North Carolina Allows Parents to Adopt On Their Terms

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In September 2016, Samantha Snipes waited on standby for a flight from Atlanta to Raleigh. She was scared and alone. She was due to give birth to a son in three weeks. Samantha had just broken up with the child’s father.

Fortunately, Samantha got the last standby ticket and took her seat on the plane. She began to share her story with the woman seated next to her. Moved, the woman gave Samantha her phone number with instructions to call if she needed anything while she was in the Raleigh area.

An unexpected delivery

Three days later and three weeks early, Vaughn made his entrance into the world. Still alone and without options, Samantha called the woman that she met on the plane. The woman decided to come visit Vaughn and Samantha.

During the visit, Samantha suggested that the woman become Vaughn’s mother. The woman said yes. Soon after, the woman became Vaughn’s legal mother through a North Carolina adoption.

Adoption on their terms

In Samantha’s case, she and Vaughn’s adoptive mother knew each other’s identities. They were able to contact each other. They choose to stay in touch. Samantha is able to visit, and she attends birthday parties and other special occasions. Vaughn’s adoptive mother has full legal rights to the child.

Adoptions in North Carolina are unique

No two adoption stories are completely the same. There are adoptions in extended families. Adoptions occur within the local community and with people in different states. Sometimes, step-parents adopt their step-children. Grandparents adopt their grandchildren. Adoptions can also occur internationally.

You may have heard the phrases open adoption and closed adoption. You might wonder what the differences are. You might wonder whether North Carolina allows for both open and closed adoptions. In North Carolina, an adoption can be open, semi-open or closed. It’s up to the biological parents to choose how much they want to communicate before, during and after an adoption.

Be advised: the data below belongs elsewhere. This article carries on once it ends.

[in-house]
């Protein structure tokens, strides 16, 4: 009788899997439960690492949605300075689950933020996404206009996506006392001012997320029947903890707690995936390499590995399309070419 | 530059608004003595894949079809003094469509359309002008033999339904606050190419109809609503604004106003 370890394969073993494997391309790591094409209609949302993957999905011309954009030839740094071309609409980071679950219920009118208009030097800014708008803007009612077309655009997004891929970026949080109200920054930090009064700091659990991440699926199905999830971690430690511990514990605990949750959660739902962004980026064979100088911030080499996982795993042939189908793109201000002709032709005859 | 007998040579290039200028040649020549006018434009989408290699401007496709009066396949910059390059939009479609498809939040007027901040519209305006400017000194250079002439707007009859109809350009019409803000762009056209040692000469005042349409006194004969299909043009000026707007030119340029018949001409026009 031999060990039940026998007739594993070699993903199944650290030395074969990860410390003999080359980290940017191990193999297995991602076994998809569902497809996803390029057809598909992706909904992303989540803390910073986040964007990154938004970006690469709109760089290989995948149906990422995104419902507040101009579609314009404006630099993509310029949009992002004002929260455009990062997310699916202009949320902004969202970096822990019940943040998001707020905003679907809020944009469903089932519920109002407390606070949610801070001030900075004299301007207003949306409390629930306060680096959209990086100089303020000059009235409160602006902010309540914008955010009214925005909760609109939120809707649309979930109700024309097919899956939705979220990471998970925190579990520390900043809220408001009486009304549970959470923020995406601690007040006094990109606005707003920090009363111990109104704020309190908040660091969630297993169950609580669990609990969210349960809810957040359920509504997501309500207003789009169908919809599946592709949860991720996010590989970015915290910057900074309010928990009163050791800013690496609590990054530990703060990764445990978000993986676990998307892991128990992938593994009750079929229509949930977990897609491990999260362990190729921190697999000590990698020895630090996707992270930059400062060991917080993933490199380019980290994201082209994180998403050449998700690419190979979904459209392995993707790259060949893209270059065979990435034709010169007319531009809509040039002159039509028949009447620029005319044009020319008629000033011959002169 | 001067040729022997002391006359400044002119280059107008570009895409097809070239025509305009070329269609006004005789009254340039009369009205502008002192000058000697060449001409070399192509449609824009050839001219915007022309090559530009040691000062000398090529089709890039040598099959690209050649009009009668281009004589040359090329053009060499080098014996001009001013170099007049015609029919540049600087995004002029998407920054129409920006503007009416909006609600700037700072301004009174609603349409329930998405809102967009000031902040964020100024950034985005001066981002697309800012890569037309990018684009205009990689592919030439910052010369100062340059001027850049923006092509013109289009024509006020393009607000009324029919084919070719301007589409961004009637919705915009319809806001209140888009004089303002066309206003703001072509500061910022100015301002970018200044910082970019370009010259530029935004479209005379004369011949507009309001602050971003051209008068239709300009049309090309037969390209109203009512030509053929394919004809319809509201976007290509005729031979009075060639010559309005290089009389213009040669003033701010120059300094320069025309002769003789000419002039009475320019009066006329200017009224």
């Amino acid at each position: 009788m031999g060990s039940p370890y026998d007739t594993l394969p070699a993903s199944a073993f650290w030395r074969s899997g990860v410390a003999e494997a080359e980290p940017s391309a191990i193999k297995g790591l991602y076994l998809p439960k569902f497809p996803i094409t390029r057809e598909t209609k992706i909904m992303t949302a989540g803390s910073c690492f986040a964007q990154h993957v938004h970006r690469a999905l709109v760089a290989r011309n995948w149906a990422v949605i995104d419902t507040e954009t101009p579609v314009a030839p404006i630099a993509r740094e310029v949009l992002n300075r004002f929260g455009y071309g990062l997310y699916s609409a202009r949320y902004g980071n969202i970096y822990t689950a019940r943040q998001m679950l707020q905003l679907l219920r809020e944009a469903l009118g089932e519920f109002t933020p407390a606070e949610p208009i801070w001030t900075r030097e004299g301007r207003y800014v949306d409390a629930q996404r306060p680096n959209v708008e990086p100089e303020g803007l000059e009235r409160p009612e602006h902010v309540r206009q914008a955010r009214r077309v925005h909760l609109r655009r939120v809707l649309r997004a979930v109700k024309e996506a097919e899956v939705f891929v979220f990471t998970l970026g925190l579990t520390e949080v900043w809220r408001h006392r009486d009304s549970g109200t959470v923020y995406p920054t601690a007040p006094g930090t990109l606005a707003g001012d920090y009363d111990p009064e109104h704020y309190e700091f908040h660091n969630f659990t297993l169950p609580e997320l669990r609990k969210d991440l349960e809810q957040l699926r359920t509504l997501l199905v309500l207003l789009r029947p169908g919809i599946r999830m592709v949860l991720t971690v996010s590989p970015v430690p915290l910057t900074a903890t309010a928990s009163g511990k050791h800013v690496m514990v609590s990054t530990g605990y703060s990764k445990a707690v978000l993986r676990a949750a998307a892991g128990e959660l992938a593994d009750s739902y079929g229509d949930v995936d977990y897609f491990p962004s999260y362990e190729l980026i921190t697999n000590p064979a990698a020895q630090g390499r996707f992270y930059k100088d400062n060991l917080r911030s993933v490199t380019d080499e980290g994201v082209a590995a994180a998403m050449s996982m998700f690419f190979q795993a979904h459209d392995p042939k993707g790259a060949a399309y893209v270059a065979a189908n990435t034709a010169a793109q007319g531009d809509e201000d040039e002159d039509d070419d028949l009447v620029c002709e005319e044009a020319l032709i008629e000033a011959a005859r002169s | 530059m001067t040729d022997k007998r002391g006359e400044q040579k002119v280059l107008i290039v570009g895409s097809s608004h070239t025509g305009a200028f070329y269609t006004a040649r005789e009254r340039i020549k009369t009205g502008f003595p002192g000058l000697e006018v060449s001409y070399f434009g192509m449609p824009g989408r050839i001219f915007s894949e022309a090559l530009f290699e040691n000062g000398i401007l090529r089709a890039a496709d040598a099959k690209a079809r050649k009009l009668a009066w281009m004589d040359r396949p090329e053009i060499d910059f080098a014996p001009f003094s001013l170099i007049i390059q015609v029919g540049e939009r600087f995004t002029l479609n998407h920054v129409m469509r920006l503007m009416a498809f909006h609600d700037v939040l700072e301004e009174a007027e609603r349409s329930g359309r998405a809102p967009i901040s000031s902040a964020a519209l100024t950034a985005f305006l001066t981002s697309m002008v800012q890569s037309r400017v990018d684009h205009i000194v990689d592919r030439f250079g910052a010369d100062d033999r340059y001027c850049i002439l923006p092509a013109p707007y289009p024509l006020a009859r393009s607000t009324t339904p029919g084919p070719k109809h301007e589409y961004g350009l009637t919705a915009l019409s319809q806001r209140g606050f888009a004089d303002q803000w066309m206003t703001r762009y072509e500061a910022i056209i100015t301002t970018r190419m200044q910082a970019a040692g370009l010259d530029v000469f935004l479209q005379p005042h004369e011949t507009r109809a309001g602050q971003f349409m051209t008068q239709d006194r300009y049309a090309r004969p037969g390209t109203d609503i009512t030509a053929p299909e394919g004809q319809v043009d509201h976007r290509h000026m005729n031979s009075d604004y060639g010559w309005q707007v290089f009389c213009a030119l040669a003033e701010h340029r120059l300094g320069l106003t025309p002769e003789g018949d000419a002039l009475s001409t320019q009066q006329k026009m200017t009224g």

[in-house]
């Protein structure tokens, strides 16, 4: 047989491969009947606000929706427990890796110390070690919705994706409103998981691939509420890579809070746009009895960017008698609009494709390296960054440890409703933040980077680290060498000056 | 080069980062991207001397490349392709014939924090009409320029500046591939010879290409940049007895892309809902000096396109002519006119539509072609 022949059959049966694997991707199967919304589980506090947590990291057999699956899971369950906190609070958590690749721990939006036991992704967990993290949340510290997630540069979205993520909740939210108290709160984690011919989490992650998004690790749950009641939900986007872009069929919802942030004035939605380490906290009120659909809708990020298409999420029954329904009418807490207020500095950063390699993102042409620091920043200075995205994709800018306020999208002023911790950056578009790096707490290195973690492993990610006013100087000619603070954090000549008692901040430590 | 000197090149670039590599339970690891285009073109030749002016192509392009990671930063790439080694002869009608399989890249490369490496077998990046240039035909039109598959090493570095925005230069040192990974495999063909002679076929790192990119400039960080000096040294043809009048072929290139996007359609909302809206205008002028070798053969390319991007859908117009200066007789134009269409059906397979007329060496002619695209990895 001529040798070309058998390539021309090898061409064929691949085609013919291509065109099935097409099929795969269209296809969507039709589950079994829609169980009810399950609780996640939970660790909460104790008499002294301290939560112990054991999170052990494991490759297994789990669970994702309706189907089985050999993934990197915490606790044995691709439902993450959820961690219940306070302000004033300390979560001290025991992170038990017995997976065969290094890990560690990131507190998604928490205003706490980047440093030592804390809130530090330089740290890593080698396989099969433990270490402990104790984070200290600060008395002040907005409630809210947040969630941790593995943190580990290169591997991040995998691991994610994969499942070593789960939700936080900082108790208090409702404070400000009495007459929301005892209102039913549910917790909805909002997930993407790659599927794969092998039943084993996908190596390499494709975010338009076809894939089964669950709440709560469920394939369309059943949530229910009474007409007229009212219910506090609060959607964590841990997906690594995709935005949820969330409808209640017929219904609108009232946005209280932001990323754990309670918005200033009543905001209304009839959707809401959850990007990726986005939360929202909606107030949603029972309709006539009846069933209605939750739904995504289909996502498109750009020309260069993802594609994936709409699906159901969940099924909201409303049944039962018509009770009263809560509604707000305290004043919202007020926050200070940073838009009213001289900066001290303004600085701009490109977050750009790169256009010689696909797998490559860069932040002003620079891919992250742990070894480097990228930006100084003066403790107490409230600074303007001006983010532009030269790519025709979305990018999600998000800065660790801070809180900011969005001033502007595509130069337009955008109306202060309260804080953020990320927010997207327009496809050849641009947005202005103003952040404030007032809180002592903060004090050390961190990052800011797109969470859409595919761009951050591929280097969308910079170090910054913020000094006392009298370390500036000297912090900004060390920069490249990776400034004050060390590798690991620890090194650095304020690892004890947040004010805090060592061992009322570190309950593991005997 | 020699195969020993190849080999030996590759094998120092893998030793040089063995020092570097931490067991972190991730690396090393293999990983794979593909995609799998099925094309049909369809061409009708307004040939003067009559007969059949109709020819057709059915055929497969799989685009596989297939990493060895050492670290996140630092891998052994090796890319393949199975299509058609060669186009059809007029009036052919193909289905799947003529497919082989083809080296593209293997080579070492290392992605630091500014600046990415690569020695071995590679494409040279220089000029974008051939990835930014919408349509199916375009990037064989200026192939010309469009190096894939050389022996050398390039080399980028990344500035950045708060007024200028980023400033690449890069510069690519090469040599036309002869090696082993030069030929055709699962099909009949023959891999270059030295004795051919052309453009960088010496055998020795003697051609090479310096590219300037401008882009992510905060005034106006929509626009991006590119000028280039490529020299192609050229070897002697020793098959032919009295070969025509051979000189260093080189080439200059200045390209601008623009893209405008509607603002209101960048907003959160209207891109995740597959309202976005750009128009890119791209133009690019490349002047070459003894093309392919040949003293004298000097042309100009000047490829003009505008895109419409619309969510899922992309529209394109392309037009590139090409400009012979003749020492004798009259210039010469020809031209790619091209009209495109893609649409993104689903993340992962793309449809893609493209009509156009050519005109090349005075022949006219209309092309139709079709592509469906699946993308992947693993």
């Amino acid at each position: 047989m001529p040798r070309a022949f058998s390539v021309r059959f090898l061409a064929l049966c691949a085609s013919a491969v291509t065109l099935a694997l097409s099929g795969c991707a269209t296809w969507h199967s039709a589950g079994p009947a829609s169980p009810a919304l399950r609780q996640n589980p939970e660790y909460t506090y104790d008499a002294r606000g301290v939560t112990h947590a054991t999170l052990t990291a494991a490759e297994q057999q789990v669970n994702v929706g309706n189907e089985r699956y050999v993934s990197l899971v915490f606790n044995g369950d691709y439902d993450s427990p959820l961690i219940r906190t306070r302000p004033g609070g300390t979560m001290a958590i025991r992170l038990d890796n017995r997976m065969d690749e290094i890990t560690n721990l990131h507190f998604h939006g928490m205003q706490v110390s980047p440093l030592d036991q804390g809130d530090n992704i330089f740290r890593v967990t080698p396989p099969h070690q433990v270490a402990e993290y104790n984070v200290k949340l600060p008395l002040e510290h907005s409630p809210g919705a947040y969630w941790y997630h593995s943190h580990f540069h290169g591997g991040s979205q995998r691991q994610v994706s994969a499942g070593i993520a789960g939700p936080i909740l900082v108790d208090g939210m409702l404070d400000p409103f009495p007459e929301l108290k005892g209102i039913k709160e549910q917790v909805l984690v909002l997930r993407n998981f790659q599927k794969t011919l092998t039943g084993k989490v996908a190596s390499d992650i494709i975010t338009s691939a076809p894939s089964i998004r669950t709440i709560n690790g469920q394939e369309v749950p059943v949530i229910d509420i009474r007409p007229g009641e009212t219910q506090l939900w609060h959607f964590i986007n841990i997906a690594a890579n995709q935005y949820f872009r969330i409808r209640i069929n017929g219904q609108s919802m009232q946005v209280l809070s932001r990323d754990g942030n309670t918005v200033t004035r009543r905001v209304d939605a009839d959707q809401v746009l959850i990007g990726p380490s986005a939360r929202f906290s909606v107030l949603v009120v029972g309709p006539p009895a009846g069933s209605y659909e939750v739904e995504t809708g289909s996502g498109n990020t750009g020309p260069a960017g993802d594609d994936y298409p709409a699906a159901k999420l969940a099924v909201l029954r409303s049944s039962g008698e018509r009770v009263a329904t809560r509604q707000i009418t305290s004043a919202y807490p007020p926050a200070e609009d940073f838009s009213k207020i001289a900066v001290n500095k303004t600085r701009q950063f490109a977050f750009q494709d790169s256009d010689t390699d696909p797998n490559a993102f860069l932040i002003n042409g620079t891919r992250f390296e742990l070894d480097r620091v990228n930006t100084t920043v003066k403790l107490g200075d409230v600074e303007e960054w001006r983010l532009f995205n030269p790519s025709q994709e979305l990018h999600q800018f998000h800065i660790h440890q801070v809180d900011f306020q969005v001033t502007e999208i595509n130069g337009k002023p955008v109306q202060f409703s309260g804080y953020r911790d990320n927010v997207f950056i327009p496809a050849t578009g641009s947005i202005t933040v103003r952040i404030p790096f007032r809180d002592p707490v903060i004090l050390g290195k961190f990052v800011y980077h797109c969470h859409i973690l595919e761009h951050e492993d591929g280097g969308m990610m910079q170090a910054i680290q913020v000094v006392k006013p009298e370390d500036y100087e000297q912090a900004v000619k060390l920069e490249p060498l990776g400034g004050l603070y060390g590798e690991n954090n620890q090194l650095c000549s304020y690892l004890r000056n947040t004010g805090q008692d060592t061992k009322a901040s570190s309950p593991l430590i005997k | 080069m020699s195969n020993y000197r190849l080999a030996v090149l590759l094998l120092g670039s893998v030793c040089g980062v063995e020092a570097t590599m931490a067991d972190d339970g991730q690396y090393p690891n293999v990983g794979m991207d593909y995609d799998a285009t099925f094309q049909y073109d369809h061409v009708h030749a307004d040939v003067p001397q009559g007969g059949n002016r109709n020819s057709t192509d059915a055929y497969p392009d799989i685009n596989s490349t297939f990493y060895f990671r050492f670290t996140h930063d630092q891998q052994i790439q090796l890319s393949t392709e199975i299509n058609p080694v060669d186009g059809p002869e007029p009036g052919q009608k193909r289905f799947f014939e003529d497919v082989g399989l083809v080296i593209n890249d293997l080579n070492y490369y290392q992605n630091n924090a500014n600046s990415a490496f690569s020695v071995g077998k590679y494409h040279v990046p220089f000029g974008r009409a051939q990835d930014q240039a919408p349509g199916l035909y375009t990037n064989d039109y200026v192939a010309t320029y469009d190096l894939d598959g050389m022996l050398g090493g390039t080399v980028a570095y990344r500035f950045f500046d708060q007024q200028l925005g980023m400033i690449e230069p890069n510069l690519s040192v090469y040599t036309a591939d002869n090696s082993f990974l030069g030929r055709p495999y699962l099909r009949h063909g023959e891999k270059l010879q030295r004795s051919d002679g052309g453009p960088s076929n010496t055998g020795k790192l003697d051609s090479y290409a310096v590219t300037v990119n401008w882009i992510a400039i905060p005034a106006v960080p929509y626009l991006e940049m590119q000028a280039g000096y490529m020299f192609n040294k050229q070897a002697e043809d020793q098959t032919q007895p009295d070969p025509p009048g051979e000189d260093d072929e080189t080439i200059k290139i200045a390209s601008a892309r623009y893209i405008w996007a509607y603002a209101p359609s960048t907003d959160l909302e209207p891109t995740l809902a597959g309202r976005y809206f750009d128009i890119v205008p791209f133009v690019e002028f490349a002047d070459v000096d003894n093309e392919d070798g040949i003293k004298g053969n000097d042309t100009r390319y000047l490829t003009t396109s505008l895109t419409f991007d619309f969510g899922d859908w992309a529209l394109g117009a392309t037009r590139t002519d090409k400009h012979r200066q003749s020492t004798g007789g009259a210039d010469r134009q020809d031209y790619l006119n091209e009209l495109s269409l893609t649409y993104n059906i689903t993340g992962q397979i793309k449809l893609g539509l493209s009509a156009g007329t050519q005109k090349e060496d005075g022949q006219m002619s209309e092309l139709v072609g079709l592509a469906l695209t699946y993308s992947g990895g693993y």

Open adoptions

If the biological parent wants the adoptive parents to know their identity, they’re free to provide that information to the adoptive parents. The respective parents can have a great deal of communication about whatever topics they choose before, during and after the adoption proceedings. It’s up to the adoptive parents to share information with the child as they see fit. Open adoptions are the most common type of adoptions.

The records stay closed

Even when an adoption is open, North Carolina law says that in general, adoption records are sealed. That means that the complete adoption file is not open for general inspection as a matter of course. A child that wants information about their birth parents may have trouble getting it without consent from the biological parents.

Even when the respective parents communicate directly, the official records stay closed. The biological parent can’t find the child’s contact information through the court paperwork. The adoptive parents can’t request the biological parent’s information, either. Even the child has no standing under the law to request contact information for their biological parents.

What does North Carolina law say about closed adoptions?

The law that governs adoption records in North Carolina is North Carolina law 48-9-102. The law says that records that are created in the adoption process are sealed. The only record that is public is the official decree of adoption.